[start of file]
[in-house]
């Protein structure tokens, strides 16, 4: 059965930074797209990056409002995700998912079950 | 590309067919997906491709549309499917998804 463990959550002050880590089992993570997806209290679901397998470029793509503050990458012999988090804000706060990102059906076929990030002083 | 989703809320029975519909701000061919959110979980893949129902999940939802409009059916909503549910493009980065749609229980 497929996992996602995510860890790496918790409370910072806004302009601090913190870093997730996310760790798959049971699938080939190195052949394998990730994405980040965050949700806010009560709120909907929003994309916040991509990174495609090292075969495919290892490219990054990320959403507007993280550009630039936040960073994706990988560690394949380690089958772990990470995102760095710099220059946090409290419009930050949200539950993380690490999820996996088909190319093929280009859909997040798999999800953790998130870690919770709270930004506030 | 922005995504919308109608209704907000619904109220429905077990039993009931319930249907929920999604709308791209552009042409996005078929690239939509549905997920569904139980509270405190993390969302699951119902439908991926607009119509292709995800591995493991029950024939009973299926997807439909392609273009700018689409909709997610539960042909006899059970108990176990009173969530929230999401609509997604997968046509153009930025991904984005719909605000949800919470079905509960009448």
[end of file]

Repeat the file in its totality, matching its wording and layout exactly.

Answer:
[in-house]
């Protein structure tokens, strides 16, 4: 059965930074797209990056409002995700998912079950 | 590309067919997906491709549309499917998804 463990959550002050880590089992993570997806209290679901397998470029793509503050990458012999988090804000706060990102059906076929990030002083 | 989703809320029975519909701000061919959110979980893949129902999940939802409009059916909503549910493009980065749609229980 497929996992996602995510860890790496918790409370910072806004302009601090913190870093997730996310760790798959049971699938080939190195052949394998990730994405980040965050949700806010009560709120909907929003994309916040991509990174495609090292075969495919290892490219990054990320959403507007993280550009630039936040960073994706990988560690394949380690089958772990990470995102760095710099220059946090409290419009930050949200539950993380690490999820996996088909190319093929280009859909997040798999999800953790998130870690919770709270930004506030 | 922005995504919308109608209704907000619904109220429905077990039993009931319930249907929920999604709308791209552009042409996005078929690239939509549905997920569904139980509270405190993390969302699951119902439908991926607009119509292709995800591995493991029950024939009973299926997807439909392609273009700018689409909709997610539960042909006899059970108990176990009173969530929230999401609509997604997968046509153009930025991904984005719909605000949800919470079905509960009448």